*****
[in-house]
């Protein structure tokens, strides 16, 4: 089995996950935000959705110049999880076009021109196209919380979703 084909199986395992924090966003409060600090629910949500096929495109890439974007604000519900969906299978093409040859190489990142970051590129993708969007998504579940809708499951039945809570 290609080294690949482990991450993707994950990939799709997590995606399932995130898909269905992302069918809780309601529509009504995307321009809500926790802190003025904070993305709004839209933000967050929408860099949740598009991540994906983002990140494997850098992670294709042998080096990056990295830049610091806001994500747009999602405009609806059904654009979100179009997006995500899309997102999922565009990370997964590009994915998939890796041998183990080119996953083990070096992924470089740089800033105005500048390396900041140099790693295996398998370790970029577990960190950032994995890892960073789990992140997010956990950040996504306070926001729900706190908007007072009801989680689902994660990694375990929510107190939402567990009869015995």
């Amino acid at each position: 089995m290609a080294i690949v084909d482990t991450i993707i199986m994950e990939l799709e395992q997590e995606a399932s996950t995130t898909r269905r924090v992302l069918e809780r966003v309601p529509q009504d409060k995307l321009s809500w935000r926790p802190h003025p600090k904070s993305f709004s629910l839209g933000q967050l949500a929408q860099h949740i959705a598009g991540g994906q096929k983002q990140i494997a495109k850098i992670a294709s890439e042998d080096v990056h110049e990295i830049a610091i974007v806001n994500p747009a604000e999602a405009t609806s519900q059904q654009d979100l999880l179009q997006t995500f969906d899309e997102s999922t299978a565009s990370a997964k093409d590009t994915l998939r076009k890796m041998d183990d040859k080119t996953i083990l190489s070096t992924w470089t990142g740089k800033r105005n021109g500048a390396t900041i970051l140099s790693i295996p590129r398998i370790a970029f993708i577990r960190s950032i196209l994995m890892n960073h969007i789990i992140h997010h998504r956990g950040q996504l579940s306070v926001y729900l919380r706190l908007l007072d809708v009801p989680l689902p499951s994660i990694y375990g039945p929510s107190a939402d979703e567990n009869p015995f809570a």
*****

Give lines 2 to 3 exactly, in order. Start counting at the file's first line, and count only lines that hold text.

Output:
């Protein structure tokens, strides 16, 4: 089995996950935000959705110049999880076009021109196209919380979703 084909199986395992924090966003409060600090629910949500096929495109890439974007604000519900969906299978093409040859190489990142970051590129993708969007998504579940809708499951039945809570 290609080294690949482990991450993707994950990939799709997590995606399932995130898909269905992302069918809780309601529509009504995307321009809500926790802190003025904070993305709004839209933000967050929408860099949740598009991540994906983002990140494997850098992670294709042998080096990056990295830049610091806001994500747009999602405009609806059904654009979100179009997006995500899309997102999922565009990370997964590009994915998939890796041998183990080119996953083990070096992924470089740089800033105005500048390396900041140099790693295996398998370790970029577990960190950032994995890892960073789990992140997010956990950040996504306070926001729900706190908007007072009801989680689902994660990694375990929510107190939402567990009869015995």
């Amino acid at each position: 089995m290609a080294i690949v084909d482990t991450i993707i199986m994950e990939l799709e395992q997590e995606a399932s996950t995130t898909r269905r924090v992302l069918e809780r966003v309601p529509q009504d409060k995307l321009s809500w935000r926790p802190h003025p600090k904070s993305f709004s629910l839209g933000q967050l949500a929408q860099h949740i959705a598009g991540g994906q096929k983002q990140i494997a495109k850098i992670a294709s890439e042998d080096v990056h110049e990295i830049a610091i974007v806001n994500p747009a604000e999602a405009t609806s519900q059904q654009d979100l999880l179009q997006t995500f969906d899309e997102s999922t299978a565009s990370a997964k093409d590009t994915l998939r076009k890796m041998d183990d040859k080119t996953i083990l190489s070096t992924w470089t990142g740089k800033r105005n021109g500048a390396t900041i970051l140099s790693i295996p590129r398998i370790a970029f993708i577990r960190s950032i196209l994995m890892n960073h969007i789990i992140h997010h998504r956990g950040q996504l579940s306070v926001y729900l919380r706190l908007l007072d809708v009801p989680l689902p499951s994660i990694y375990g039945p929510s107190a939402d979703e567990n009869p015995f809570a």